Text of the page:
Players only act out of alignment for two responds the character is changing with events, and therefor his/her alignment is changing, or the play doesn't know what the DM thinks the alignment means. Players in the later shouldn't be penalized for the DM's mistakes, while in the former the play knows what will happen and in reality it will turn out all right in the end. The player can after the day of play change deities, retrain into a different, atone, or just go a few days of play a little weaker, or a lot weaker in some cases. It's not that big a deal.
I do and i never followed them. The nature of an act is solely interpreted by the DM, a player acting "out of alignment" can easily be, but not always be, because the player doesn't see it the way the DM does.



The classes you mentioned gain their power from their alignment, more or less. Barbarian their wild nature, Cleric and Paladin a cosmic force, and Monk their intense discipline. What is expected in a player's behavior should be made clear before the first day of play, and the only one that can do that is the DM.

Players only act out of alignment for two responds the character is changing with events, and therefor his/her alignment is changing, or the play doesn't know what the DM thinks the alignment means. Players in the later shouldn't be penalized for the DM's mistakes, while in the former the play knows what will happen and in reality it will turn out all right in the end. The player can after the day of play change deities, retrain into a different, atone, or just go a few days of play a little weaker, or a lot weaker in some cases. It's not that big a deal.

I'm going to take another step here. There's really no such thing as acting 'out of alignment'. Your actions determine your alignment, not the other way around. At no point, NO POINT EVER, should a player think or say, "I can't (do action) because I'm (alignment or alignment component)". The 2nd Edition rules were utterly and completely retarded in this regard (and others, but I digress). He may not do it because it's against his personal code, his better judgement, his best interests, or his nature, but not because it's against his alignment, which is dynamic, not static.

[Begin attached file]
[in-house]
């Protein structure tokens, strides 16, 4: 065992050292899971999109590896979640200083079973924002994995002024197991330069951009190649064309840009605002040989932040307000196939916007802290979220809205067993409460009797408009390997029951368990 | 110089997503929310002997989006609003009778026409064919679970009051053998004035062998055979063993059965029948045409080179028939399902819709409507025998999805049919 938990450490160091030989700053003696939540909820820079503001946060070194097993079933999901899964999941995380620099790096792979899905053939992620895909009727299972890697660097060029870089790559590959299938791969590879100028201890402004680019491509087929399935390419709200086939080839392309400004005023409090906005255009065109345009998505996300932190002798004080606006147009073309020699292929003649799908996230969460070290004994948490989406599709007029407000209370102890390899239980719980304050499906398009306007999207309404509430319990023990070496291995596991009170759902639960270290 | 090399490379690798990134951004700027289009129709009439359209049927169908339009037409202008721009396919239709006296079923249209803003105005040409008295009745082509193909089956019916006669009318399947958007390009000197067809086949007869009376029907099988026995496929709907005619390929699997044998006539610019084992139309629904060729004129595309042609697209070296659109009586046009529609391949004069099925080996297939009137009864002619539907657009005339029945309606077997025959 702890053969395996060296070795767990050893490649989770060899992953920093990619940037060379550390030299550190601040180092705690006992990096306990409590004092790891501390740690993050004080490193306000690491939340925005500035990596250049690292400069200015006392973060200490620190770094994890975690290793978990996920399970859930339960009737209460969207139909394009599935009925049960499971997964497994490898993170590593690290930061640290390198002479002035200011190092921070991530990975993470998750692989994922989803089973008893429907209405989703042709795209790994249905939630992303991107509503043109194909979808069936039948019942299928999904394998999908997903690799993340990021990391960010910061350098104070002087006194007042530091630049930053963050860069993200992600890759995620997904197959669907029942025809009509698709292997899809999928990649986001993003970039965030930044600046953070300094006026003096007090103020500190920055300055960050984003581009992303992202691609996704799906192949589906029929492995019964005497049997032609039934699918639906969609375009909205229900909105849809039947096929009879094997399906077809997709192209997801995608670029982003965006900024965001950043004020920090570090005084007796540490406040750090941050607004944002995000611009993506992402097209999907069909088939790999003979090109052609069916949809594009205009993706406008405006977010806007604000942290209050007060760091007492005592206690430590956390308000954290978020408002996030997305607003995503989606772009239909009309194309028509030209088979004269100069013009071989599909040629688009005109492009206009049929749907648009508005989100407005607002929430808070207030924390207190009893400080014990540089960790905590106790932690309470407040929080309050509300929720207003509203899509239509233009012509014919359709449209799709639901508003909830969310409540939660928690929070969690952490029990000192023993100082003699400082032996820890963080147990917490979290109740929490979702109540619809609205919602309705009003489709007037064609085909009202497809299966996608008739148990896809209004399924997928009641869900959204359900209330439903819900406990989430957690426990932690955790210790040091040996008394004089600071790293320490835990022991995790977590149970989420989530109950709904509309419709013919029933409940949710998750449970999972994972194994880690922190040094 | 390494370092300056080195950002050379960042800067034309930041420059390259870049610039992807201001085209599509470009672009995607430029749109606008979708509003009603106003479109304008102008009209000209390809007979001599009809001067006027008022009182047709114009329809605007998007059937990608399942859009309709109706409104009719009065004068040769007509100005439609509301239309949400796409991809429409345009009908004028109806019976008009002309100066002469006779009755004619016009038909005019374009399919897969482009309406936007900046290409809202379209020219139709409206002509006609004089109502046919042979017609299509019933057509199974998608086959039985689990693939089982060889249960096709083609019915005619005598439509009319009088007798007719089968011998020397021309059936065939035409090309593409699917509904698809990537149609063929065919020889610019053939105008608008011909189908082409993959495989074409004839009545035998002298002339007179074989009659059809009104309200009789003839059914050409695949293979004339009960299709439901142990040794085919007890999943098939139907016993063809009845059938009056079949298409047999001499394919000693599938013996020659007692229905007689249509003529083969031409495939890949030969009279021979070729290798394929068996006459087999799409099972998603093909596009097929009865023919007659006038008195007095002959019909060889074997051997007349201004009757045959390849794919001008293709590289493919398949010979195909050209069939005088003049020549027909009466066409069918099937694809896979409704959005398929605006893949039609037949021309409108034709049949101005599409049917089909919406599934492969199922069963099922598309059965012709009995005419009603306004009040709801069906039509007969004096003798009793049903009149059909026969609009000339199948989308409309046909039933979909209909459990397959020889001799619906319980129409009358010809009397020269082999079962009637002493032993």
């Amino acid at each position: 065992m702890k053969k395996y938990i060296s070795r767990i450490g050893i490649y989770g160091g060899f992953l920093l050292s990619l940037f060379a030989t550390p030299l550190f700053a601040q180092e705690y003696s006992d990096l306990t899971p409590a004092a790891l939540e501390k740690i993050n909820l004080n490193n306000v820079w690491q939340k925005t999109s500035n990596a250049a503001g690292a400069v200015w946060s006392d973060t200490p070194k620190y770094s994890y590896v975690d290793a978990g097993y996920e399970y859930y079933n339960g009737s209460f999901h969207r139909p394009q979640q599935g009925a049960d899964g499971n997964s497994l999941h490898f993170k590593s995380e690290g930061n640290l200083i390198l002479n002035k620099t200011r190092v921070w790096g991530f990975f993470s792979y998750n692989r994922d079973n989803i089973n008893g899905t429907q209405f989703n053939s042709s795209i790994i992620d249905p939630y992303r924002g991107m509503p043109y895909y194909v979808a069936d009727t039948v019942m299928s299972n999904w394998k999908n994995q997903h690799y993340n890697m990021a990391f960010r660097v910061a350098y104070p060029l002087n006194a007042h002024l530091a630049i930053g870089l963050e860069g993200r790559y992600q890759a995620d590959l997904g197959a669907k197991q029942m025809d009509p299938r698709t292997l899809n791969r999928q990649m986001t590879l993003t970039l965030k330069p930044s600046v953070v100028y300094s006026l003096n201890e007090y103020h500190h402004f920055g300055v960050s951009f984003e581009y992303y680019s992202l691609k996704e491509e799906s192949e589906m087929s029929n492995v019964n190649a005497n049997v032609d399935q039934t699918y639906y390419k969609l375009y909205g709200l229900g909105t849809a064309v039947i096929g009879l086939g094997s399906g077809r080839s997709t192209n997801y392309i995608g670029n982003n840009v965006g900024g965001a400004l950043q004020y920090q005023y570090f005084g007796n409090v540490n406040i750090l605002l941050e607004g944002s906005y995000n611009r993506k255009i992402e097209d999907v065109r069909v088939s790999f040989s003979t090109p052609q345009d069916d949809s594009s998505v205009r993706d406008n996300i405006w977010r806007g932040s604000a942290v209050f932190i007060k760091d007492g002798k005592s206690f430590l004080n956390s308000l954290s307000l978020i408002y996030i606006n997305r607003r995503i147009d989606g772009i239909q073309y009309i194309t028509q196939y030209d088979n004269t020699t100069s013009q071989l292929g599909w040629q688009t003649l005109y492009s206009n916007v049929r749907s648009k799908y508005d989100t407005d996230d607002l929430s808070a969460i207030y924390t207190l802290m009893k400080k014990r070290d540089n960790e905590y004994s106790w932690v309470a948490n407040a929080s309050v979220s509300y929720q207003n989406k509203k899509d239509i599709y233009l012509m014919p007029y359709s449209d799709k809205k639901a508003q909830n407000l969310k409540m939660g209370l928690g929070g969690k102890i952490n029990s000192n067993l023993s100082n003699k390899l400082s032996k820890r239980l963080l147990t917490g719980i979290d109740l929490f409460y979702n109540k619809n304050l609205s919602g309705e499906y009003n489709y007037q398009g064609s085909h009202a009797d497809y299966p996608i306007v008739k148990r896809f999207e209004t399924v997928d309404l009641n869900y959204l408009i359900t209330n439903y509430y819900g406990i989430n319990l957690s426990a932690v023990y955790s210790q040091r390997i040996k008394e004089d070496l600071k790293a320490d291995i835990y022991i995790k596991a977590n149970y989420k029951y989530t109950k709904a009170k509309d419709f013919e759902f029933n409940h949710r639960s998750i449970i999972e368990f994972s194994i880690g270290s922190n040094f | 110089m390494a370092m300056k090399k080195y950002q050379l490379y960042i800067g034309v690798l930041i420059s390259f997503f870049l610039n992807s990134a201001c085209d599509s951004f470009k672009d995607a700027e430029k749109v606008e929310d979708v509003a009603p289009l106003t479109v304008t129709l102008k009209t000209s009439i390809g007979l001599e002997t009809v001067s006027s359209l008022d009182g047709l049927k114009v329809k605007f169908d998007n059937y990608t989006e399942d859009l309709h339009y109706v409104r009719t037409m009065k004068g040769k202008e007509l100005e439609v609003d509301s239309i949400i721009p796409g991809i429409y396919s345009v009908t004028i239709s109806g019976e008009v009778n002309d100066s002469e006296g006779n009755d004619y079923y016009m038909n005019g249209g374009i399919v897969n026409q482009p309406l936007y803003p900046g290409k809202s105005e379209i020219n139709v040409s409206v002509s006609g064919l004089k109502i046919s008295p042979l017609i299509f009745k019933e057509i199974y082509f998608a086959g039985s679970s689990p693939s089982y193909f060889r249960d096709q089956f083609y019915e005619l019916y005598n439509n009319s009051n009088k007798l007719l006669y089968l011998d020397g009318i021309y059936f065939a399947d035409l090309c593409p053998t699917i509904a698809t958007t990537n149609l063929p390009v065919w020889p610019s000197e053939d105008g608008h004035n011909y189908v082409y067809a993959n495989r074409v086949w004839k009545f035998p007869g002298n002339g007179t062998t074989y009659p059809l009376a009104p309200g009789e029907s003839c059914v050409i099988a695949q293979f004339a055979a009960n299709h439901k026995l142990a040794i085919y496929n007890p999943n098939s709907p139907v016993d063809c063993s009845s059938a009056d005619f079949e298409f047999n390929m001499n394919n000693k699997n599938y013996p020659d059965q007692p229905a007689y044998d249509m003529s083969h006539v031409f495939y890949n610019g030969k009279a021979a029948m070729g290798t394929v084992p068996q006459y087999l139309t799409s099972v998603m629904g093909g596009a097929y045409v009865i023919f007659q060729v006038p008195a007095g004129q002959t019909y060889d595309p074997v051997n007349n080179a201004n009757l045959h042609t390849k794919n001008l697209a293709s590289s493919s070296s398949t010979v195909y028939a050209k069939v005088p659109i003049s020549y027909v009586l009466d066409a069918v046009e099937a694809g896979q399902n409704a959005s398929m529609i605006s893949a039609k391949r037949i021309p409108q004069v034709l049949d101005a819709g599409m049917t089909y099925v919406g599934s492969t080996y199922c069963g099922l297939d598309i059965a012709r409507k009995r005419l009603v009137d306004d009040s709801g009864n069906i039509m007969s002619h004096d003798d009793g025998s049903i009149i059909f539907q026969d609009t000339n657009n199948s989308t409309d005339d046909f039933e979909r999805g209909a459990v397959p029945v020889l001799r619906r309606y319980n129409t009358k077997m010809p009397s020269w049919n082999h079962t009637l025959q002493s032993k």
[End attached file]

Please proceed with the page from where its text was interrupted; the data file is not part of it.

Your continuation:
Another day, another three or four entries to my Ignore List.
Here's my wild extrapolation from Rich's quote:

In 4e, there will be three alignments: Good, Evil, and unaligned. "Good" will be for creatures like angles and such that really embody goodness. "Evil" will be for creatures like demons etc. Most monsters and PCs will be unaligned... they don't embody any particular alignment, even if they tend to act in evil or good ways.

If so, I like the idea. It takes away the idea of alignment as a restriction, but keeps the idea of an overarching conflict between good and evil.

Of course, I might be totally wrong too.
It would much, much easier for th old "aligned" classes to have a "code" that they have to stick too - much like the taboos of the Wu Jen. It would honestly work better as it makes it much, much easier to define.
It would much, much easier for th old "aligned" classes to have a "code" that they have to stick too - much like the taboos of the Wu Jen. It would honestly work better as it makes it much, much easier to define.

Also compare to the knight. If the PHBII is really a warm up for 4e, I'd expect that to be the kind of thing we'll see.